Jen Tracy Duplass, Sony Classics Pictures
The twists and turns in "Baghead" will keep viewers on their toes.
BAGHEAD — *** — Steve Zissis, Ross Partridge, Greta Gerwig; rated R (profanity, violence, vulgarity, brief nudity, brief sex, slurs, brief drugs)

"Baghead" appears to turn into a completely different movie about halfway through.

It's a conundrum wrapped up in feature-film form. Is the ultra-low-budget production an inside-filmmaking expose? A slasher-horror movie? A romantic comedy-drama? Or perhaps a bizarre combination of all three?

That's part of the film's fun, though. Just when you think the film is about to zig, it zags and heads another direction. And it's smart enough to cut things short before it wears out its welcome and before it gets too predictable.

The movie follows a few failed actors who are attempting to become filmmakers. Best friends Matt and Chad (Ross Partridge and Steve Zissis) are headed to a cabin in the woods, where they're hoping to write a screenplay and perhaps film a movie over the weekend.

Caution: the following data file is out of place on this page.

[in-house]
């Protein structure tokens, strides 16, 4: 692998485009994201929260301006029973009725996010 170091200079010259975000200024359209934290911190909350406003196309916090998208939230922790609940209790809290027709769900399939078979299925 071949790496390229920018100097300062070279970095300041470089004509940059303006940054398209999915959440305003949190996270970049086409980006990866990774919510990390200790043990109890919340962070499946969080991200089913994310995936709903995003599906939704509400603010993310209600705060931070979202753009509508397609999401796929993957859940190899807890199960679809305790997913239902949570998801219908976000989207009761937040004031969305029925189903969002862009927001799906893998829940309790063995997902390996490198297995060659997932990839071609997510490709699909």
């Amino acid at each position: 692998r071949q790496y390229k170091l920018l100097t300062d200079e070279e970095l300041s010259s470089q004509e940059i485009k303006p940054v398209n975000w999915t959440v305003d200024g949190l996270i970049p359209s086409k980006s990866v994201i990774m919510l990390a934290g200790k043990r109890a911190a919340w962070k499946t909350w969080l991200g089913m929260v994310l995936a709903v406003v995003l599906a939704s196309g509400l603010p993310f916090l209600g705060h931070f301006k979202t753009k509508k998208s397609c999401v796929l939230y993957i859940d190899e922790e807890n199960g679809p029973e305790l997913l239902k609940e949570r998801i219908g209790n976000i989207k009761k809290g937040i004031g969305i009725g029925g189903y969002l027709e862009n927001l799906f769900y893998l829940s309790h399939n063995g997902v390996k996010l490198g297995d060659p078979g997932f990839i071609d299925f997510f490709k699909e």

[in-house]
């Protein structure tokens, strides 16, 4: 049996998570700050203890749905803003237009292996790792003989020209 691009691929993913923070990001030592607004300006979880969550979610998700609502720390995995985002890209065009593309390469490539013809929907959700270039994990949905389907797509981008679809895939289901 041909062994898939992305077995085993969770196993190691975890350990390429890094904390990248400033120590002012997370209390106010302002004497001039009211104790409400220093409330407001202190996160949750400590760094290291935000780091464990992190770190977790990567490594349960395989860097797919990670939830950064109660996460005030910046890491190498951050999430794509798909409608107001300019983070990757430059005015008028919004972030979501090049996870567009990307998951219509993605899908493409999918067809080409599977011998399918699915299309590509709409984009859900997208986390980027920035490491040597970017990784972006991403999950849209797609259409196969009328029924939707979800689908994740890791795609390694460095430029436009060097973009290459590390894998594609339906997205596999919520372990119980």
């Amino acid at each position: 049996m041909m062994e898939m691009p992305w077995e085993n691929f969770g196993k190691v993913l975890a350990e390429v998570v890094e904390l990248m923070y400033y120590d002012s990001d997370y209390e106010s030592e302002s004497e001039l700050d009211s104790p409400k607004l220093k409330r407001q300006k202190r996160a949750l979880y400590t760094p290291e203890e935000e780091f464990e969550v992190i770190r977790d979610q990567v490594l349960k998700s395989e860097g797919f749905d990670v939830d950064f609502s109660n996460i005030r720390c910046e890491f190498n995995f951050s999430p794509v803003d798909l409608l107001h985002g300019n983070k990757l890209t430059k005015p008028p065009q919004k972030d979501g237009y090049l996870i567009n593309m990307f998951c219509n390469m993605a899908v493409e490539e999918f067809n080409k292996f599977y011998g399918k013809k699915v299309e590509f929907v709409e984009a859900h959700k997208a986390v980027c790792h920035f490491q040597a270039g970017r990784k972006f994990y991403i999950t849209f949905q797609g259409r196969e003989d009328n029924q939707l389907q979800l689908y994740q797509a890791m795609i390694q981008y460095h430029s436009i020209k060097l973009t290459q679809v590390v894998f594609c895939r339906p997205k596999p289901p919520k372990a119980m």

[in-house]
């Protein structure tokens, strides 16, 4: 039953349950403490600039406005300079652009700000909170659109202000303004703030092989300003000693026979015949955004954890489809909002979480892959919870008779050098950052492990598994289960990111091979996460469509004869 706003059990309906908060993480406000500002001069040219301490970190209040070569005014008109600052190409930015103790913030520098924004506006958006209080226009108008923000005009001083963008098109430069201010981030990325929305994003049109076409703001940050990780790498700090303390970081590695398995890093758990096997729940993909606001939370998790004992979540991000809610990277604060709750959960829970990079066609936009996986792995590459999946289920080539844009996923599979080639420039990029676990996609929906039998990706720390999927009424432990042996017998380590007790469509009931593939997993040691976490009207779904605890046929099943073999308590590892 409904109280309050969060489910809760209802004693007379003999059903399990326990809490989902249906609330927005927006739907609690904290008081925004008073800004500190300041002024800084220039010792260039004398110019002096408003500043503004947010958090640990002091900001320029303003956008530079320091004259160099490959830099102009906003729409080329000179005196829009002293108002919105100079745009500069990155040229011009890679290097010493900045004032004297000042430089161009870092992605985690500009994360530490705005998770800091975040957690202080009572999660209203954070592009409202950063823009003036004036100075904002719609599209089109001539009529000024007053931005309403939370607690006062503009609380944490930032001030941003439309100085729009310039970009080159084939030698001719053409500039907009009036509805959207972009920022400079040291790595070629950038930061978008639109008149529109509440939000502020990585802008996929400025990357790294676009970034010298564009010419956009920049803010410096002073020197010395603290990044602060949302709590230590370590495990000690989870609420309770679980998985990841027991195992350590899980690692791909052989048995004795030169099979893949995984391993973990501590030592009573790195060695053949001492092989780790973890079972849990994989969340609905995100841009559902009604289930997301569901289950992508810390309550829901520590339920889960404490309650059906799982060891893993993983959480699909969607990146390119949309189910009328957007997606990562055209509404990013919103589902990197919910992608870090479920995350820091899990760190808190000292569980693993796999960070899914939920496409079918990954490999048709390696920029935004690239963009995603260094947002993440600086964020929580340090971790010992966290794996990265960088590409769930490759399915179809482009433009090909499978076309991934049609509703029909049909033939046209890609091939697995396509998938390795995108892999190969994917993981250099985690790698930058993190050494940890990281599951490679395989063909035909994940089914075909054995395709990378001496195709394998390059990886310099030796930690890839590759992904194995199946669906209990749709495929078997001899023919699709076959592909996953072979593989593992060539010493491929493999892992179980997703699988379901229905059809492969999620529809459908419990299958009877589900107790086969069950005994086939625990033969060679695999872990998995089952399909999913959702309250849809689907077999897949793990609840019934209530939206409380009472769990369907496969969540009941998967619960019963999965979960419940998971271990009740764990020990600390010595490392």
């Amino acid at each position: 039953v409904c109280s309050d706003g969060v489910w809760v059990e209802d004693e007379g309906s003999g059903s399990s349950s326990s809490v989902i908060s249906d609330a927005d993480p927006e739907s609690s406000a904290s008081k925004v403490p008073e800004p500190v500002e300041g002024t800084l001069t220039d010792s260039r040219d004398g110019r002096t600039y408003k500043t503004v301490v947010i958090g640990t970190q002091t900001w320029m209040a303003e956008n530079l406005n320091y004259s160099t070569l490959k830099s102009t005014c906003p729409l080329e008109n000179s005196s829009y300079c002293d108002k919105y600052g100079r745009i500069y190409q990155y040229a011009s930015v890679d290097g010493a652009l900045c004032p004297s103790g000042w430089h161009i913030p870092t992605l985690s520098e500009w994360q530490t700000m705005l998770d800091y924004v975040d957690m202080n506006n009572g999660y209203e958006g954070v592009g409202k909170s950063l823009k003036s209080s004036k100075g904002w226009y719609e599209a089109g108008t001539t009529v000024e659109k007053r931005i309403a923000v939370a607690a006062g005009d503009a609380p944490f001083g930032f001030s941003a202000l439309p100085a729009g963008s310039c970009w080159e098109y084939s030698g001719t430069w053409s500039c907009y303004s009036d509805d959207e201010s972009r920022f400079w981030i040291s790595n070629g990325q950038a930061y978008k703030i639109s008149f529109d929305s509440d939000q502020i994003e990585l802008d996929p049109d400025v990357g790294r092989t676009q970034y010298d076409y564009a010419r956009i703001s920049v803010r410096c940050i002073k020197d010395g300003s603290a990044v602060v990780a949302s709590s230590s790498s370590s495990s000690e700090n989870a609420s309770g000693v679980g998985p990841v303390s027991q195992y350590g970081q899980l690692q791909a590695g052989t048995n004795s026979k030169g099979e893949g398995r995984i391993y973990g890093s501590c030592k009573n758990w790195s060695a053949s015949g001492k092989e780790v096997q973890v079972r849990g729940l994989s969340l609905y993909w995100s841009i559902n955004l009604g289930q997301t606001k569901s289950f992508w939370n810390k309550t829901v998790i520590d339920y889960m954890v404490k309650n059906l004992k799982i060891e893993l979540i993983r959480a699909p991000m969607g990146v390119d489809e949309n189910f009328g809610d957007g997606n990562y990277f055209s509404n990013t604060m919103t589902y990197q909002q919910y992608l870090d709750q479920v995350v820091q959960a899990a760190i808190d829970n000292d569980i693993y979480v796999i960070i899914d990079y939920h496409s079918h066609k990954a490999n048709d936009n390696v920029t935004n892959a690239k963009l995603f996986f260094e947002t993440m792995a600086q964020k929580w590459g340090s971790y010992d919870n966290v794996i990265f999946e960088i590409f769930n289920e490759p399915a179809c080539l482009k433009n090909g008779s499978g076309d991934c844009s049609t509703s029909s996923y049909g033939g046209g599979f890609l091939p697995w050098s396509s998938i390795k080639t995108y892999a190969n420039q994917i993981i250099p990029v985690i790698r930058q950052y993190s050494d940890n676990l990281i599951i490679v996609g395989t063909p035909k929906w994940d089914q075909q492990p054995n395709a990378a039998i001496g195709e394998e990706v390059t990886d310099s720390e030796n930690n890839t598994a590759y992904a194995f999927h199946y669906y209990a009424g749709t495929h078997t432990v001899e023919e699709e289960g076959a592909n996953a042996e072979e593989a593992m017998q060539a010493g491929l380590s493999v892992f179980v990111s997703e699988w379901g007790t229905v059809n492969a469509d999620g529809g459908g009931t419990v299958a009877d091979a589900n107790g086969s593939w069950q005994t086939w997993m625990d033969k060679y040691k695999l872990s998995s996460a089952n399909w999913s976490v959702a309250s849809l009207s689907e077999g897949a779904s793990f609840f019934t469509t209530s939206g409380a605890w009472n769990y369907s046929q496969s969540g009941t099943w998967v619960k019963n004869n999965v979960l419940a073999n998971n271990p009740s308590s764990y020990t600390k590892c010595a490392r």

Accompanying them are two women — Brad's on-again, off-again actress girlfriend, Catherine (Elise Muller), and Michelle (Greta Gerwig), who's being pursued romantically by the neurotic, pudgy Chad.

Inspiration of sorts strikes when Michelle has a drunken nightmare about being stalked by a man with a mask. So that becomes the focus of their project.

Unfortunately that's cut short when Michelle spies someone — a menacing someone — who's wearing a mask. She's worried about whether this is real, or whether one or more of the others is playing an elaborate prank.

Screenwriting-directing team the Duplass brothers (2005's "The Puffy Chair") were wise to cast these fresh faces. All of them look like normal people, which is one of the reasons why we care about what happens to them in the end.

And at one point, the Duplasses seem to be taking a few jabs at "The Blair Witch Project" by spoofing the hand-held "shaky-cam" bit. But they don't overdo it, and their other filmmaker and show-biz volleys often hit their targets.

"Baghead" is rated R for strong sexual language (profanity and suggestive talk and references), some brief strong violence (a stabbing, as well as vehicular mayhem and violence), brief flatulence humor (belching), brief female and full male nudity, some sexual contact, a couple of derogatory slurs, and brief drug references (cocaine). Running time: 84 minutes.

E-mail: [email protected]